Protein/polymer Devices for Slow-release of Immunotherapies to Treat Ovarian Cancer Summary Ovarian cancer is the leading cause of death amongst gynecologic diseases, with over 100,000 deaths per year worldwide. Prognosis is poor, because patients often present with disseminated disease. We propose an immunotherapy approach using a virus-like particle (VLP) technology and in situ vaccination. Using soluble VLPs and weekly treatment sessions, we have achieved potent efficacy in a hyper-aggressive mouse model of ovarian cancer (ID8vegf/defb29 cells and C57BL6 mice) with 50% animals being cured from the disease. To alleviate the need for repeated treatment sessions and to further increase potency of the approach, we propose to formulate VLPs into a slow-release vaccine delivery device using melt-based polymer processing methods. The clinical utility of such a device would be immense. Ovarian cancer is typically treated by surgical debulking followed by an aggressive regimen of chemotherapy. The PIs envision a simple modification to the treatment work-flow, where a small degradable implant is left in the IP cavity, releasing the in situ vaccine over the course of weeks-to-months. Such a device would eliminate repeated and painful IP injections and lead to enhanced efficacy due to depot effects related to immune priming. A strong set of preliminary data indicate feasibility of the approach: we demonstrate stability of VLP/polymer blends manufactured through melt-based extrusion. Data indicate that VLPs retain their macromolecular structure after melt-based processing into a slowly-degrading poly(lactic-co-glycolic acid) (PLGA) polymer. The manufacturing technique is critically important to incorporate sufficient amounts of VLP therapeutic into an implantable device; 100% of the active therapeutic is incorporated in melt-processing, where up to 70% can be lost during solvent-based encapsulation. Furthermore, the manufacturing process is universally accepted in industry, making the device highly translatable. The innovation within our team lies in coupling the in situ vaccination technology with polymer device manufacturing to enable a next-generation treatment of ovarian cancer. VLP/polymer blends will be developed through melt-extrusion processing; the engineering space is vast and will be defined within this proposal by vaccine loading levels ranging from 1-25% VLP/PLGA (w/w%) and manipulation of formulation components to tune release rates from weeks to months. The efficacy of the vaccine devices will be evaluated using mouse models of ovarian cancer. We will determine the anti-tumor efficacy and immune priming capabilities comparing soluble VLP vs. VLP devices. The fate of soluble vs. released VLP will be determined through non-invasive imaging coupled to immunological analysis to gain insights into the underlying mechanism of the stimulated anti-tumor immune response. In summary, the PIs propose a disruptive treatment formulation for metastatic ovarian cancer. The multiple-PI leadership team brings complementary expertise in polymer/protein blends and VLP-based in situ vaccination, and are thus uniquely poised to execute the research.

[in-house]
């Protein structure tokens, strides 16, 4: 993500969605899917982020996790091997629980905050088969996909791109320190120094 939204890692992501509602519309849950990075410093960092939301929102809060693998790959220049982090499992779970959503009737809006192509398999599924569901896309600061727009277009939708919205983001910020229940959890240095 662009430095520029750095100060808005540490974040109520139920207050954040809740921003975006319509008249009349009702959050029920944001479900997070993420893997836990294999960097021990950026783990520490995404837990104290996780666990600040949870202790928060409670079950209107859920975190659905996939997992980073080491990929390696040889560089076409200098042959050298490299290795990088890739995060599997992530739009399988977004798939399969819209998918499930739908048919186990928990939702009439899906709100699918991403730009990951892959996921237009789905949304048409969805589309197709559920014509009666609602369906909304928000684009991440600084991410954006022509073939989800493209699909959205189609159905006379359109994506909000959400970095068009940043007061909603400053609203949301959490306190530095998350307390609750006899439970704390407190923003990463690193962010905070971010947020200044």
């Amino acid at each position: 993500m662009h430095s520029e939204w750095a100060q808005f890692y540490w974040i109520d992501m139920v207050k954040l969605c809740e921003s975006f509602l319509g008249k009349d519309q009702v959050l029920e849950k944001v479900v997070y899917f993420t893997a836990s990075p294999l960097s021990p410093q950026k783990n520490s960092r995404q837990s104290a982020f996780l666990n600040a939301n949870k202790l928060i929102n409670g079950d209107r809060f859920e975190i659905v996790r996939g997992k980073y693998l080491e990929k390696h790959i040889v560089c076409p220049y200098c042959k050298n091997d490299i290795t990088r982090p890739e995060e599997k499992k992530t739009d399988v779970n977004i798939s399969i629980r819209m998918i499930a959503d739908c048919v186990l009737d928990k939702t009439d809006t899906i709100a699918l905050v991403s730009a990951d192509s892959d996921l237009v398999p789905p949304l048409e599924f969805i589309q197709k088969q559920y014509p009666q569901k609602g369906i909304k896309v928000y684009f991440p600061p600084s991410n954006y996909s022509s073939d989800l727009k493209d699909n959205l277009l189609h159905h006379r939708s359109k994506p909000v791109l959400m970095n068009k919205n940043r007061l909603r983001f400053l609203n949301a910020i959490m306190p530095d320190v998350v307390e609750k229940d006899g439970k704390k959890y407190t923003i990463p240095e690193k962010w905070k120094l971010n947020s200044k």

This project sets out to develop a vaccine delivery device for immunotherapy in the setting of dissemi- nated ovarian cancer. The technology is based on a virus-like particle (VLP) in situ vaccination that primes an anti-tumor immune response eliminating metastatic disease. The goals of this proposal are to formulate a vac- cine delivery device to enhance potency of the immunotherapy and alleviate the need for repeated treatment sessions.